Chain Graphs for Learning
 In Uncertainty in Artificial Intelligence
, 1995
"... Chain graphs combine directed and undirected graphs and their underlying mathematics combines properties of the two. This paper gives a simplified definition of chain graphs based on a hierarchical combination of Bayesian (directed) and Markov (undirected) networks. Examples of a chain graph are mul ..."
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Cited by 37 (1 self)
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Chain graphs combine directed and undirected graphs and their underlying mathematics combines properties of the two. This paper gives a simplified definition of chain graphs based on a hierarchical combination of Bayesian (directed) and Markov (undirected) networks. Examples of a chain graph are multivariate feedforward networks, clustering with conditional interaction between variables, and forms of Bayes classifiers. Chain graphs are then extended using the notation of plates so that samples and data analysis problems can be represented in a graphical model as well. Implications for learning are discussed in the conclusion. 1 Introduction Probabilistic networks are a notational device that allow one to abstract forms of probabilistic reasoning without getting lost in the mathematical detail of the underlying equations. They offer a framework whereby many forms of probabilistic reasoning can be combined and performed on probabilistic models without careful hand programming. Efforts ...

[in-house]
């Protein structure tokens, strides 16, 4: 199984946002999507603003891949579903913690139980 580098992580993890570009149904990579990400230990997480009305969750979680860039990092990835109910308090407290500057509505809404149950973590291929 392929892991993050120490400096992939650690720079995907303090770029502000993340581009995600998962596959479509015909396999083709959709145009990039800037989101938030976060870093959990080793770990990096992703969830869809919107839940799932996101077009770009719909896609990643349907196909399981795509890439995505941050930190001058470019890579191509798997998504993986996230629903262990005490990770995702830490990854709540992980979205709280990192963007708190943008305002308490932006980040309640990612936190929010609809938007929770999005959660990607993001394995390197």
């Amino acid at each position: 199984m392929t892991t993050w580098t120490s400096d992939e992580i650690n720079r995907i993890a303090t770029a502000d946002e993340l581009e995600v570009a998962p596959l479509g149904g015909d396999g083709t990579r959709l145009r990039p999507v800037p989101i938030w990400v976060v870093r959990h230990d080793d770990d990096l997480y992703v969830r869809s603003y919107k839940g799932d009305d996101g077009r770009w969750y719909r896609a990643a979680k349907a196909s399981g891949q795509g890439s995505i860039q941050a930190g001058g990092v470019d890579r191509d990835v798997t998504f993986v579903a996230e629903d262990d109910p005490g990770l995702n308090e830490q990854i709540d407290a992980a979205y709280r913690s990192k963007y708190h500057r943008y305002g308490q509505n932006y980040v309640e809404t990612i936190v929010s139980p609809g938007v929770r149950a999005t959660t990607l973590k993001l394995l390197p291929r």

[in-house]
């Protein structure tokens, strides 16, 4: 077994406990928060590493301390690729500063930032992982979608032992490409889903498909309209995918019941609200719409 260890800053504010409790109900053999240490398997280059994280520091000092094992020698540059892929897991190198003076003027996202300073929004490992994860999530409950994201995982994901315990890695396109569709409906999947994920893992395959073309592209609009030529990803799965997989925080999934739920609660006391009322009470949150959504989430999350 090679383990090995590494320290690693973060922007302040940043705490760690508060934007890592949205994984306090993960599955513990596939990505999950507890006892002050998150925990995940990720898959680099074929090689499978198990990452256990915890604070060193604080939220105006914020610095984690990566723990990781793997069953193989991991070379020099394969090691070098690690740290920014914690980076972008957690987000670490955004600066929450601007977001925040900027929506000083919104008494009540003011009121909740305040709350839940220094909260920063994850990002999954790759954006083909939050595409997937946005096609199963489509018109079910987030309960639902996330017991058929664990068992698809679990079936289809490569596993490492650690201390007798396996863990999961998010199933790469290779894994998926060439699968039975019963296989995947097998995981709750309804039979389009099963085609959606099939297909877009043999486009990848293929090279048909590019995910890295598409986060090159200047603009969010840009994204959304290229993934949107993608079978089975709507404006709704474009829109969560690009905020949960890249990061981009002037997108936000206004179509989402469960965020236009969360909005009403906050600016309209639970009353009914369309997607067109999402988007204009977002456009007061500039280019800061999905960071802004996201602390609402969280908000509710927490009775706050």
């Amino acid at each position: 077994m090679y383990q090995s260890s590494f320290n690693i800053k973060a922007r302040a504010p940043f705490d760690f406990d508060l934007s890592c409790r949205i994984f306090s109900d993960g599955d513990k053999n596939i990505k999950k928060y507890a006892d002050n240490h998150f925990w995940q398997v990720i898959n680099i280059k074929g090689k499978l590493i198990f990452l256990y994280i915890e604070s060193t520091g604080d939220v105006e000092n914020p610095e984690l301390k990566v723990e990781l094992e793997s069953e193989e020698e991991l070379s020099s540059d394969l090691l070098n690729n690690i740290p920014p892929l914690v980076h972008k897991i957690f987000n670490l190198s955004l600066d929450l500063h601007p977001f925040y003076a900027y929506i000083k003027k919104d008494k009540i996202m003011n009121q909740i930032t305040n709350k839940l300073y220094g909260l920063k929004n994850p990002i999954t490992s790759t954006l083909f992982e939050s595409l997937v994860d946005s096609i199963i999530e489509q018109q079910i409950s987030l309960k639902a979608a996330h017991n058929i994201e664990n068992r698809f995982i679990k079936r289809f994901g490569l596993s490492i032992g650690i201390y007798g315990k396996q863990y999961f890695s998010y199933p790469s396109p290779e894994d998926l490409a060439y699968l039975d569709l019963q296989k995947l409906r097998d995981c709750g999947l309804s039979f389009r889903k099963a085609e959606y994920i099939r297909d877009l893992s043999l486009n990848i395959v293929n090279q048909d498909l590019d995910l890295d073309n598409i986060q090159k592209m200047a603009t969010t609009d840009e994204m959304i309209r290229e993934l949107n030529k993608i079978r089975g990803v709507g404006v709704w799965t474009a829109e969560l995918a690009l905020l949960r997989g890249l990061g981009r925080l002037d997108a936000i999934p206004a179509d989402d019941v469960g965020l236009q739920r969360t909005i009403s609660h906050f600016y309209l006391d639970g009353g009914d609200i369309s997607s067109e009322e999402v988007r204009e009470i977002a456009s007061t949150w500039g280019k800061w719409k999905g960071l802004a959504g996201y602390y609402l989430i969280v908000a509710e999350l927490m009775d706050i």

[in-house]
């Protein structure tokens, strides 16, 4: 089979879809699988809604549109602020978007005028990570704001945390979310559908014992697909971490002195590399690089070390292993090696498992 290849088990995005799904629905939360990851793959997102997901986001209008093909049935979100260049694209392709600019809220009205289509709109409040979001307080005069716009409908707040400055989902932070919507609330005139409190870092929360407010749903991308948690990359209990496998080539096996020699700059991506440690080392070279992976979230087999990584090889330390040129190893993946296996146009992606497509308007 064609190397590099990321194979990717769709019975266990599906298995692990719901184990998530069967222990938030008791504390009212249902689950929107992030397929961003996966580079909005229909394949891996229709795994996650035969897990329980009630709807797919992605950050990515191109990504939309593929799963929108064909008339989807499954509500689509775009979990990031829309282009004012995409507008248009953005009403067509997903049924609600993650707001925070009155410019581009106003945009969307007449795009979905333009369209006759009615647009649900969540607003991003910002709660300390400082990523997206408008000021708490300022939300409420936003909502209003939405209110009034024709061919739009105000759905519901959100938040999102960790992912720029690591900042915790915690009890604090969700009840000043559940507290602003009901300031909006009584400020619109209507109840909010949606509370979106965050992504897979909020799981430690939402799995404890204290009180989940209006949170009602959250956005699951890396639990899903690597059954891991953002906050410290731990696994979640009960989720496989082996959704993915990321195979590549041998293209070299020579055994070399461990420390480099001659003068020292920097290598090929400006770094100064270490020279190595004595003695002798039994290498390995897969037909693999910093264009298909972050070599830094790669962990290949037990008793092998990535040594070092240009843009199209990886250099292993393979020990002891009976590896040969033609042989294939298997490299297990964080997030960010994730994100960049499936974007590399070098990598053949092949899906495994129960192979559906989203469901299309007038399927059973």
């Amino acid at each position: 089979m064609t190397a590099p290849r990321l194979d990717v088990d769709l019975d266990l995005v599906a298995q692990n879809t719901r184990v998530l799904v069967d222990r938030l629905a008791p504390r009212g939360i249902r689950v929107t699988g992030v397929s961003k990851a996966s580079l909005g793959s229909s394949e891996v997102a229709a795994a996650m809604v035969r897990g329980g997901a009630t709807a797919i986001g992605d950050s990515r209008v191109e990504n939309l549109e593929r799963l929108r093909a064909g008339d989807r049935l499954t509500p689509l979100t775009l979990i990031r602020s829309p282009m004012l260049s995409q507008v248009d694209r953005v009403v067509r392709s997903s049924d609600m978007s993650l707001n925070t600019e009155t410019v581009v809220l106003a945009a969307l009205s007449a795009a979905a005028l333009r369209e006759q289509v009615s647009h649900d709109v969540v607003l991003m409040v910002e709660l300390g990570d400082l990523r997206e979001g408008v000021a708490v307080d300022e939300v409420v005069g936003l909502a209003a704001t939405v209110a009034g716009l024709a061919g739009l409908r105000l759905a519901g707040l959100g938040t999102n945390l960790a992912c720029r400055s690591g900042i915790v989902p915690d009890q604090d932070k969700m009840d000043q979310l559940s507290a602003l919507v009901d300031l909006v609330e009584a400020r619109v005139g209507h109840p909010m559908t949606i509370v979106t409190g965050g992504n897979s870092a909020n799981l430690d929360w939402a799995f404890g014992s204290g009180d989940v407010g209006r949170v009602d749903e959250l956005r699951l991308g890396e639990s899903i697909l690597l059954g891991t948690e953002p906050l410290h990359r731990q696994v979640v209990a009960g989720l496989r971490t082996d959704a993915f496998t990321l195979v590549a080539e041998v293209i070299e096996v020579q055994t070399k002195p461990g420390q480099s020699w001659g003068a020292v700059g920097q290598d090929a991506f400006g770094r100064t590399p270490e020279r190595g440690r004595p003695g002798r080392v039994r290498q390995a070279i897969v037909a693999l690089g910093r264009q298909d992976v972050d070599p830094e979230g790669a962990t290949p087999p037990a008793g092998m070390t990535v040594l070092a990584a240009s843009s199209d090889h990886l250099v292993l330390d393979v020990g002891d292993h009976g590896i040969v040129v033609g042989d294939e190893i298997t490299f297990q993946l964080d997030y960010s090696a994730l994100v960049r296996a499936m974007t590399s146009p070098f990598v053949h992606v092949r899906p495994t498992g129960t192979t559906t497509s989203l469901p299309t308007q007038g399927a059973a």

Estimating dependency structure as a hidden variable
 In NIPS
, 1998
"... This publication can be retrieved by anonymous ftp to publications.ai.mit.edu. This paper introduces a probability model, the mixture of trees that can account for sparse, dynamically changing dependence relationships. We present a family of efficient algorithms based on the EM and the Minimum Spann ..."
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Cited by 27 (4 self)
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This publication can be retrieved by anonymous ftp to publications.ai.mit.edu. This paper introduces a probability model, the mixture of trees that can account for sparse, dynamically changing dependence relationships. We present a family of efficient algorithms based on the EM and the Minimum Spanning Tree algorithms that learn mixtures of trees in the ML framework. The method can be extended to take into account priors and, for a wide class of priors that includes the Dirichlet and the MDL priors, it preserves its computational efficiency. Experimental results demonstrate the excellent performance of the new model both in density estimation and in classification. Finally, we show that a single tree classifier acts like an implicit feature selector, thus making the classification performance insensitive to irrelevant attributes.